The Plot: EO the donkey is taken from his circus by animal welfare. Over the course of the new few weeks, we follow EO‘s journey as he travels through modern Poland encountering many different people, environments and situations that might shape his future. As he passes from one set of hands to another, he observes humans in all their joy, folly and uncertainty…
The Verdict: Trust veteran Polish director Jerzy Skolimowski to come up with something entirely original and idiosyncratically unique. That’s his trademark of course. He made the unusual horror The Shout in the seventies and more recently the tense Irish co-production Essential Killing with another maverick, actor Vincent Gallo. His latest film EO shows no signs of the 86-year-old slowing down, his fervour for filmmaking and distinctive visual style ever present. If you think that Skolimowski has gone soft in telling a story told through the eyes of a nomadic donkey, think again. While EO is a film that has the love of animals and nature on its mind (as the end credits declare), it’s also a depiction of how they’re treated by humans who often regard them as nothing more than just an animal. These animals also have thoughts and feelings, something which Skolimowski drives home.
While there has been a recent run of documentaries focusing on animals and their welfare (e.g. Gunda, Cow), EO is very much its own thing. It sets itself apart by being fictional for starters, but it also has the impression of being a documentary given that it follows a donkey’s journey from working in a circus to apparent freedom. Within the limitations of what that means of course, given the various hands he passes through. Co-written by Skolimowski and Ewa Piaskowska and featuring the still luminous Isabelle Huppert in a small role, the focus is very much on EO and the other animals he encounters in the wild and on the farm – horses, foxes, wolves and more. It’s fair to say that the petty humans in the film take a back seat and perhaps this is the way it should be. When the camera briefly moves away to focus on a human character, it feels a little less involving.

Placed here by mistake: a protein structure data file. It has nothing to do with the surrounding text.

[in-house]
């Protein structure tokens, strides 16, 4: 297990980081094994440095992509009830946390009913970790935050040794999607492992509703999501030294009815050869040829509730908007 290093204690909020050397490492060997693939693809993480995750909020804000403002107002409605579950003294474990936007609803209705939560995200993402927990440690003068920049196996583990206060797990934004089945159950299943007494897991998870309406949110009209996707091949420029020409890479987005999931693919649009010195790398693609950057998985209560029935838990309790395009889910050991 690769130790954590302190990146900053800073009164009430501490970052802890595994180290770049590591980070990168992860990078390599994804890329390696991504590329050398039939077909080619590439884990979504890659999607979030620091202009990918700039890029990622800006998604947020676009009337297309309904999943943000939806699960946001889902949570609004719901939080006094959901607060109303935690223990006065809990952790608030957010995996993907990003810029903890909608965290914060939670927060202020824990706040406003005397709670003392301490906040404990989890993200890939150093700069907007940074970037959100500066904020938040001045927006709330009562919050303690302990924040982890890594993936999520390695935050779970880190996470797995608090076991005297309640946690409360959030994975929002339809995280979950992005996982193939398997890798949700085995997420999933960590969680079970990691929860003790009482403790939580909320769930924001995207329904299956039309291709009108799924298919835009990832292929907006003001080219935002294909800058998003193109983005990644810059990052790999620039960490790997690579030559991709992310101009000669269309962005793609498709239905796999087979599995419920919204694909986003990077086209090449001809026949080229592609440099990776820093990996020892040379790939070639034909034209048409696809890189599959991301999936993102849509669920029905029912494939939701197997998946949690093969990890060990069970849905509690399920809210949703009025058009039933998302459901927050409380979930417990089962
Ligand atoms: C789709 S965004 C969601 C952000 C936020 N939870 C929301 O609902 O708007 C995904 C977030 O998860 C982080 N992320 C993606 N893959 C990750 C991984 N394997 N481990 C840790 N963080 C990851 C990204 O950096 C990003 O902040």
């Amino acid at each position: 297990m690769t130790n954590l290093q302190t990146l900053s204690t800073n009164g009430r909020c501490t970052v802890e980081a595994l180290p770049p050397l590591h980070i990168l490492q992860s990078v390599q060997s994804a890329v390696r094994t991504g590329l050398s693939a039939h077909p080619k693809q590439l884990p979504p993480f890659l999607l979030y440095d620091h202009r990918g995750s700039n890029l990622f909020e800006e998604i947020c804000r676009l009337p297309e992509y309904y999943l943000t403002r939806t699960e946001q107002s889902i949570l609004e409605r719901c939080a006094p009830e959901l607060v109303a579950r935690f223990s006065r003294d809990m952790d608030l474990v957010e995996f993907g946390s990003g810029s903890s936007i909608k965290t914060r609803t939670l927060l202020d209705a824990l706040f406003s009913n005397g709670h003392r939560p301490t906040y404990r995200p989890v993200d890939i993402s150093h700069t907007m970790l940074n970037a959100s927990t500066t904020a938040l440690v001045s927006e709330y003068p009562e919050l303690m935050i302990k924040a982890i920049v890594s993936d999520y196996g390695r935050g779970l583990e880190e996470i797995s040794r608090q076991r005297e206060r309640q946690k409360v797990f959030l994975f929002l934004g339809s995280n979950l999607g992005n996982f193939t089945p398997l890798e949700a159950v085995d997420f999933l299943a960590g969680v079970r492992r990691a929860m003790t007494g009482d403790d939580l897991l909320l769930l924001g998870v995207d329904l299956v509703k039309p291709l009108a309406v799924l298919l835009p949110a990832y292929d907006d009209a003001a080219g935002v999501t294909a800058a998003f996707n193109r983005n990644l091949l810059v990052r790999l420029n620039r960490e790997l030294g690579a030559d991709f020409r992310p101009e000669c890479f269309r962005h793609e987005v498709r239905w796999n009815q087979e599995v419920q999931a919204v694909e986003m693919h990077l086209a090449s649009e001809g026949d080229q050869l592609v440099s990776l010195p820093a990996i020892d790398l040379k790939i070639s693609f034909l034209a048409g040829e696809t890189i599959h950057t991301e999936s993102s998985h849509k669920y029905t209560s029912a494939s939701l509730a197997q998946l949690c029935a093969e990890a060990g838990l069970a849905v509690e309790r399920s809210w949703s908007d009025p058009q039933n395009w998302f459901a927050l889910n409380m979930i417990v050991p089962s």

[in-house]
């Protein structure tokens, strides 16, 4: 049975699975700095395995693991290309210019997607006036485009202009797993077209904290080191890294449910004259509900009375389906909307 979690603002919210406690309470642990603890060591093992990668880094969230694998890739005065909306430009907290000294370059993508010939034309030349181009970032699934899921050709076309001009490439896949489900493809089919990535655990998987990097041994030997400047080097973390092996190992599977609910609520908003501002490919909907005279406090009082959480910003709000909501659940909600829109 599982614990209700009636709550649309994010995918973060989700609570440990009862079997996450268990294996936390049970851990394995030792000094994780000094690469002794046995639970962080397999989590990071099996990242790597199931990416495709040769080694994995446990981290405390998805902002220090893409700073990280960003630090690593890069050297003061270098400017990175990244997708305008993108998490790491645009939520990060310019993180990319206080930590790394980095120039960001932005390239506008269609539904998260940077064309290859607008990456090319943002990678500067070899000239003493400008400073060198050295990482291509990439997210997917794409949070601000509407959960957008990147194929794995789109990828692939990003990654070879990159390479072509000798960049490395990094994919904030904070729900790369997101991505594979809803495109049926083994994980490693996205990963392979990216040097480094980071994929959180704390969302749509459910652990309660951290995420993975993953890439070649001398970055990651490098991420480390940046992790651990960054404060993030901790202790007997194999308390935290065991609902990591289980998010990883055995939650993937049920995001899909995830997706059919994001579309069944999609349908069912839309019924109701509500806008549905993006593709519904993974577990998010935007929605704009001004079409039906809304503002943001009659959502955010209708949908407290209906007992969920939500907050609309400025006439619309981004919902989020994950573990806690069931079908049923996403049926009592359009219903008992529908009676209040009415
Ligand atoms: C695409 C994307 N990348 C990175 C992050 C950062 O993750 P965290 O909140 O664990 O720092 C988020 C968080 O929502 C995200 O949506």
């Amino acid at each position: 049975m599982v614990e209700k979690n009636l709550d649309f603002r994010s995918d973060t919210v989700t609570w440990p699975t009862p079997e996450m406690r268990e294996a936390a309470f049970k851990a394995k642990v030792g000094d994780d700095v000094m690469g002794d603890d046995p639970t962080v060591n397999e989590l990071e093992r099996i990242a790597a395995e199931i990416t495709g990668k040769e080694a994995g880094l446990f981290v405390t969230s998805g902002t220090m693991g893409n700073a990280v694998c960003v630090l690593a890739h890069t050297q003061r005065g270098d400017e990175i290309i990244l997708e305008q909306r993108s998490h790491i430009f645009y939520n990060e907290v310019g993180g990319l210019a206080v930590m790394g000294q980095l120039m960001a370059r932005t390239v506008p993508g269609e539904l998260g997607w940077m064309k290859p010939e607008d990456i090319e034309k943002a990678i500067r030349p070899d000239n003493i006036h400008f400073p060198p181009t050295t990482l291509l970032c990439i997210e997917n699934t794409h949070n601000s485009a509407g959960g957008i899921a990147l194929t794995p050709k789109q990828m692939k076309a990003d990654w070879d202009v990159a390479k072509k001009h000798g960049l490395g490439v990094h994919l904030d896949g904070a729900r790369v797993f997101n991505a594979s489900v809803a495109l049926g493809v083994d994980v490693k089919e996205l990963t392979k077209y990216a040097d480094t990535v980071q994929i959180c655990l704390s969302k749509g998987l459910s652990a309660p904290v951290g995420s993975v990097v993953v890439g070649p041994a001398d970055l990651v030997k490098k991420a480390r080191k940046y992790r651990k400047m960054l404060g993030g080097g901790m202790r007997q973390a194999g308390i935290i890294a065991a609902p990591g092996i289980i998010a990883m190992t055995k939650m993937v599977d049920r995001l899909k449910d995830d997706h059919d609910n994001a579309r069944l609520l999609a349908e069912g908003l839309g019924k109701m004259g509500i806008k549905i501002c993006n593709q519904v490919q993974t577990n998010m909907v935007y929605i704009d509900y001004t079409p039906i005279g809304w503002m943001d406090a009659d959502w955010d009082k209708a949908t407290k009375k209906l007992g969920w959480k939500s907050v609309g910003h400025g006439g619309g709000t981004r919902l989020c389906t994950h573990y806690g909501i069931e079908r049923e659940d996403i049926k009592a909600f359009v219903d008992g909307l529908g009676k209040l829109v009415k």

The reason for that is because of the way Skolimowski shoots the natural world and the animals who inhabit it with a sense of quiet wonder and mysticism. A late-night journey through a forest takes on a magical quality, with a drone camera flying through the forest lit in blood-red light reminiscent of an epic Kubrickian shot. This is beautifully underscored by Pawel Mykietyn’s evocative score, which brings emotion to EO‘s nomadic story without the danger of anthropomorphising him (a common problem in films about animals). There’s a soulful sense of purpose to EO‘s journey – he’s not just an observer but a participant as he rebels at various points. Not that you can tell from the way the film was shot, but EO was portrayed by no less than six different donkeys. It’s a seamless, unified performance which drives the film along and comfortably outstrips the briefly sketched human performances (even Huppert). EO is a beautifully shot and well-made film with much to say about animal welfare. With his particular delivery style, Skolimowski has ensured that donkey rides on the beach won’t look the same again. Hypnotic stuff that is as much about the visual power of cinema as the power of a simple message.
Rating: 4 / 5
Review by Gareth O’Connor
In short: Hypnotic
Directed by Jerzy Skolimowski.
Starring Sandra Drzymalska, Isabelle Huppert, Lorenzo Zurzolo, Mateusz Kosciukiewicz.